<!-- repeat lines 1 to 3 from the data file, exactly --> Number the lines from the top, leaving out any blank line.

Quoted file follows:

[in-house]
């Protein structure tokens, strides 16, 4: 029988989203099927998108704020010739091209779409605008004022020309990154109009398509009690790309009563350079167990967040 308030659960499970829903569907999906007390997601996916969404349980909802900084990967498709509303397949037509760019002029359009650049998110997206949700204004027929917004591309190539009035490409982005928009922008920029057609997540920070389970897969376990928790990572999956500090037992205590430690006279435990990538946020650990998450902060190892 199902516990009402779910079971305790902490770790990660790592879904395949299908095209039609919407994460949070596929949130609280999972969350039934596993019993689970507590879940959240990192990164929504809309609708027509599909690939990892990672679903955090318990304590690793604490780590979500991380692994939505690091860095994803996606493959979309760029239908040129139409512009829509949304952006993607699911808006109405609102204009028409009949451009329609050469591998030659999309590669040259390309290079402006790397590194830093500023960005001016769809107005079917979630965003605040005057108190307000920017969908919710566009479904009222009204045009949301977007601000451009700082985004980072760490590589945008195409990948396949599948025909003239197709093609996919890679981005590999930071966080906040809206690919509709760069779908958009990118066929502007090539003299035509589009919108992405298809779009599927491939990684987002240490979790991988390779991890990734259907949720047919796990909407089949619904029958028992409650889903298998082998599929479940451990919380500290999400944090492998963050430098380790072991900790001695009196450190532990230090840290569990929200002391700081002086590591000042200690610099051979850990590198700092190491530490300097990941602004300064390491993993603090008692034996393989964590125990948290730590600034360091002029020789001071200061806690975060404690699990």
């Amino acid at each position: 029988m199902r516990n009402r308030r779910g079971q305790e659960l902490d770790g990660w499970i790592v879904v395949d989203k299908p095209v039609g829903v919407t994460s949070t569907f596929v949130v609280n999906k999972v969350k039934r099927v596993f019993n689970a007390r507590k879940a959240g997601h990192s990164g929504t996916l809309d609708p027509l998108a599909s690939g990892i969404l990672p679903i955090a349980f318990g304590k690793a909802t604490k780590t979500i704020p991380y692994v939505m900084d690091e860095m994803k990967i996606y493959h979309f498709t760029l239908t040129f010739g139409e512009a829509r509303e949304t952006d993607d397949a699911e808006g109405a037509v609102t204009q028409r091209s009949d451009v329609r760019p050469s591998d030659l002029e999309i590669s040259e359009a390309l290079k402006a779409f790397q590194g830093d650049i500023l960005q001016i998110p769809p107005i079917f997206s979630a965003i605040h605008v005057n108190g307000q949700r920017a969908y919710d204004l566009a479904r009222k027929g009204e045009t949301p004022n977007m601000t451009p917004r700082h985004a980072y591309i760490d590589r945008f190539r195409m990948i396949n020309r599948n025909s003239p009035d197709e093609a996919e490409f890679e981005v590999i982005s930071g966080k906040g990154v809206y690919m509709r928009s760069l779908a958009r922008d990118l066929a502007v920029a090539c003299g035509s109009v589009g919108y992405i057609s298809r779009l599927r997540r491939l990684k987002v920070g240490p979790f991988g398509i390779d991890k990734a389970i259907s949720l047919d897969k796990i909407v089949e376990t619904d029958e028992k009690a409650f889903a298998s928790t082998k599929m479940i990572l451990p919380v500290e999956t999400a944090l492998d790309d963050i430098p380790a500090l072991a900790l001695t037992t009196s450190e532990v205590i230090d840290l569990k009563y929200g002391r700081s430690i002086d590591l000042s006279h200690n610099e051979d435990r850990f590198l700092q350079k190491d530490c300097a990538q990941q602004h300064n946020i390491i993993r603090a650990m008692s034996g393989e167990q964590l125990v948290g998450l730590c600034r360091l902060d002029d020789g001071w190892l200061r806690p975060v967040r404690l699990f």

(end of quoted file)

[in-house]
């Protein structure tokens, strides 16, 4: 029988989203099927998108704020010739091209779409605008004022020309990154109009398509009690790309009563350079167990967040 308030659960499970829903569907999906007390997601996916969404349980909802900084990967498709509303397949037509760019002029359009650049998110997206949700204004027929917004591309190539009035490409982005928009922008920029057609997540920070389970897969376990928790990572999956500090037992205590430690006279435990990538946020650990998450902060190892 199902516990009402779910079971305790902490770790990660790592879904395949299908095209039609919407994460949070596929949130609280999972969350039934596993019993689970507590879940959240990192990164929504809309609708027509599909690939990892990672679903955090318990304590690793604490780590979500991380692994939505690091860095994803996606493959979309760029239908040129139409512009829509949304952006993607699911808006109405609102204009028409009949451009329609050469591998030659999309590669040259390309290079402006790397590194830093500023960005001016769809107005079917979630965003605040005057108190307000920017969908919710566009479904009222009204045009949301977007601000451009700082985004980072760490590589945008195409990948396949599948025909003239197709093609996919890679981005590999930071966080906040809206690919509709760069779908958009990118066929502007090539003299035509589009919108992405298809779009599927491939990684987002240490979790991988390779991890990734259907949720047919796990909407089949619904029958028992409650889903298998082998599929479940451990919380500290999400944090492998963050430098380790072991900790001695009196450190532990230090840290569990929200002391700081002086590591000042200690610099051979850990590198700092190491530490300097990941602004300064390491993993603090008692034996393989964590125990948290730590600034360091002029020789001071200061806690975060404690699990």
């Amino acid at each position: 029988m199902r516990n009402r308030r779910g079971q305790e659960l902490d770790g990660w499970i790592v879904v395949d989203k299908p095209v039609g829903v919407t994460s949070t569907f596929v949130v609280n999906k999972v969350k039934r099927v596993f019993n689970a007390r507590k879940a959240g997601h990192s990164g929504t996916l809309d609708p027509l998108a599909s690939g990892i969404l990672p679903i955090a349980f318990g304590k690793a909802t604490k780590t979500i704020p991380y692994v939505m900084d690091e860095m994803k990967i996606y493959h979309f498709t760029l239908t040129f010739g139409e512009a829509r509303e949304t952006d993607d397949a699911e808006g109405a037509v609102t204009q028409r091209s009949d451009v329609r760019p050469s591998d030659l002029e999309i590669s040259e359009a390309l290079k402006a779409f790397q590194g830093d650049i500023l960005q001016i998110p769809p107005i079917f997206s979630a965003i605040h605008v005057n108190g307000q949700r920017a969908y919710d204004l566009a479904r009222k027929g009204e045009t949301p004022n977007m601000t451009p917004r700082h985004a980072y591309i760490d590589r945008f190539r195409m990948i396949n020309r599948n025909s003239p009035d197709e093609a996919e490409f890679e981005v590999i982005s930071g966080k906040g990154v809206y690919m509709r928009s760069l779908a958009r922008d990118l066929a502007v920029a090539c003299g035509s109009v589009g919108y992405i057609s298809r779009l599927r997540r491939l990684k987002v920070g240490p979790f991988g398509i390779d991890k990734a389970i259907s949720l047919d897969k796990i909407v089949e376990t619904d029958e028992k009690a409650f889903a298998s928790t082998k599929m479940i990572l451990p919380v500290e999956t999400a944090l492998d790309d963050i430098p380790a500090l072991a900790l001695t037992t009196s450190e532990v205590i230090d840290l569990k009563y929200g002391r700081s430690i002086d590591l000042s006279h200690n610099e051979d435990r850990f590198l700092q350079k190491d530490c300097a990538q990941q602004h300064n946020i390491i993993r603090a650990m008692s034996g393989e167990q964590l125990v948290g998450l730590c600034r360091l902060d002029d020789g001071w190892l200061r806690p975060v967040r404690l699990f």